In addition, there have been case reports of decreased muscle tone (hypotonia), sedation (sleepiness), and difficulty with breathing and feeding in the newborn when lithium was used near delivery, especially if the mother’s blood lithium level was high. With careful treatment, the baby should fully recover in two to ten days.

Continuing lithium reduces the risk of relapse of bipolar disorder after delivery. To lower the risk of lithium toxicity in the mother and baby, the dose may need to be reduced at the time of delivery. Postpartum relapses are very serious and can lead to postpartum psychosis which is associated with both suicide and infanticide. You should be sure your health care provider and your baby’s health care provider are aware of your lithium use, so that you and the baby can be monitored after delivery.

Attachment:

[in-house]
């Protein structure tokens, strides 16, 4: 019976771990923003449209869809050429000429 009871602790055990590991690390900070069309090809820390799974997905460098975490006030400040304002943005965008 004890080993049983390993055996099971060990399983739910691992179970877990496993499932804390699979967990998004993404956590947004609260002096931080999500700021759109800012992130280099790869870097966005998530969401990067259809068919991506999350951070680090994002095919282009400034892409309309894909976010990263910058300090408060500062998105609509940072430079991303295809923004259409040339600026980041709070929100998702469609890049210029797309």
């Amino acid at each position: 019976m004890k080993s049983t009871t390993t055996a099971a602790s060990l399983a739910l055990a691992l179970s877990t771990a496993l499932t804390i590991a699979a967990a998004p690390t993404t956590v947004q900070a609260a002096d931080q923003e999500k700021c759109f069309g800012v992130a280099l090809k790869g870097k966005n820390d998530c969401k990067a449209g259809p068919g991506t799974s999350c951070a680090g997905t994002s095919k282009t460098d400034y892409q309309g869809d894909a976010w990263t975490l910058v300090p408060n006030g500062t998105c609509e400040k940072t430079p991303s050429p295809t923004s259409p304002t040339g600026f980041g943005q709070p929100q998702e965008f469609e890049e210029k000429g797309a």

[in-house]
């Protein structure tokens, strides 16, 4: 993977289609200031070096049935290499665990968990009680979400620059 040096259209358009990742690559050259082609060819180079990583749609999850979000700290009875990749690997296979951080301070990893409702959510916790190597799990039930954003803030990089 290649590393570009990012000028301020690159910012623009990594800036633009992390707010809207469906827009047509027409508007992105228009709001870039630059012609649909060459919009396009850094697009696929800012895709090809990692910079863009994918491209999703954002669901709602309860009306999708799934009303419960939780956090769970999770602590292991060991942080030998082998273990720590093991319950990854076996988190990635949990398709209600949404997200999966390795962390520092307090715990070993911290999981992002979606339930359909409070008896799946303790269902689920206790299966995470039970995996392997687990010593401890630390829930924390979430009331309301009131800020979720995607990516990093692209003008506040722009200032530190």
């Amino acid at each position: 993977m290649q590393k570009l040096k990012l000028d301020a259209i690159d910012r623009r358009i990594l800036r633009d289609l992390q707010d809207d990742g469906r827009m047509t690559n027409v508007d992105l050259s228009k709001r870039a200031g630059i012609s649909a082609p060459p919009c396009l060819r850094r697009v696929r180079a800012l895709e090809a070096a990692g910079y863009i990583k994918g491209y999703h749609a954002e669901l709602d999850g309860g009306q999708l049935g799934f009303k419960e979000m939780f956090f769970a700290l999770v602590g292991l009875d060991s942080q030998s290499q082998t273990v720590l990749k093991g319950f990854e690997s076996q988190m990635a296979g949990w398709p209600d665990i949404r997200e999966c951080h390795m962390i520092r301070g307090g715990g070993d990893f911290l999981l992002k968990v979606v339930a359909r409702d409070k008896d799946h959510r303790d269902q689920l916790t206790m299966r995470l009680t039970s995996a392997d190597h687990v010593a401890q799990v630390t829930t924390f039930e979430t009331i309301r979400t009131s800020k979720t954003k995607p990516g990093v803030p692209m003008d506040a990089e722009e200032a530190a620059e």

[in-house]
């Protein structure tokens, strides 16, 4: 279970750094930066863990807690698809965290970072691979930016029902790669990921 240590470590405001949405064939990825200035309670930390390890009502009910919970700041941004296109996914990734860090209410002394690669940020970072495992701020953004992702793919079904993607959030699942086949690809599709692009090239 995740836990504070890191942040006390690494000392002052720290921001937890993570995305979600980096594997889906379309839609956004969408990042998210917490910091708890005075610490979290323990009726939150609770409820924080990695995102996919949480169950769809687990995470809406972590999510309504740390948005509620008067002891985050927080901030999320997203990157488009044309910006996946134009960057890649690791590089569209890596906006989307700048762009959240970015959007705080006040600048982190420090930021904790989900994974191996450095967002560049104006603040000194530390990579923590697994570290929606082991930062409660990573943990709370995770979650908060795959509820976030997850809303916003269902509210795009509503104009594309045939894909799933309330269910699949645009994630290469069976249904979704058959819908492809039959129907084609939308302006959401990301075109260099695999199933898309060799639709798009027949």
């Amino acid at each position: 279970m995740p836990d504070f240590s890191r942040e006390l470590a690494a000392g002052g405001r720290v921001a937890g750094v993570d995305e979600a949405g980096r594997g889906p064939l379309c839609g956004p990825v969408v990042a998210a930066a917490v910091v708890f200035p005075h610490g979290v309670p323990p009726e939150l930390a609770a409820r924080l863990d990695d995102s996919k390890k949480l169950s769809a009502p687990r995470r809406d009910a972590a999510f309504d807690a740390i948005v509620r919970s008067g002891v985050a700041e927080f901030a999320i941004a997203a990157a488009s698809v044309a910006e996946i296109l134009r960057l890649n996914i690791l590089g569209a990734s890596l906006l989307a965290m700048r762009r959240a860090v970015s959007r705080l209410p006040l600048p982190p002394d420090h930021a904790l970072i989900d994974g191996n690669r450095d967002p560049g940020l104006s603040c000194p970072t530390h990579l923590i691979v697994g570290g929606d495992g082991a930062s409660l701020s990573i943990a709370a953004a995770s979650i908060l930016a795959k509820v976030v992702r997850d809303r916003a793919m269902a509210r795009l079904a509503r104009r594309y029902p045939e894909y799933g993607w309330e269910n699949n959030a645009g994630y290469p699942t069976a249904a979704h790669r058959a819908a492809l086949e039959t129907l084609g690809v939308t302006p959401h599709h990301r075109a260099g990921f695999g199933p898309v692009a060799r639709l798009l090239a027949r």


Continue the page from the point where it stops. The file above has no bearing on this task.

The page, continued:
I have been taking lithium since early in my pregnancy. Are there any special tests I can have during pregnancy that can tell me about my baby’s health?

Yes. A first trimester ultrasound can be used to measure a pocket of fluid normally found behind the baby’s neck. This measurement can be used as a tool to screen for heart defects. If you were taking lithium during the first ten weeks of pregnancy, it is recommended that you also have a level II ultrasound, around the 18th week of pregnancy. This is to examine the baby’s growth and development. It is also recommended that you have a fetal echocardiogram, a special ultrasound of the baby’s heart, at 21-22 weeks of pregnancy. These three tests are only used for screening and do not pick up all problems. . Based on what is seen, your health care provider may recommend follow-up testing.

I will be taking lithium after I deliver the baby. Can I take lithium while breastfeeding?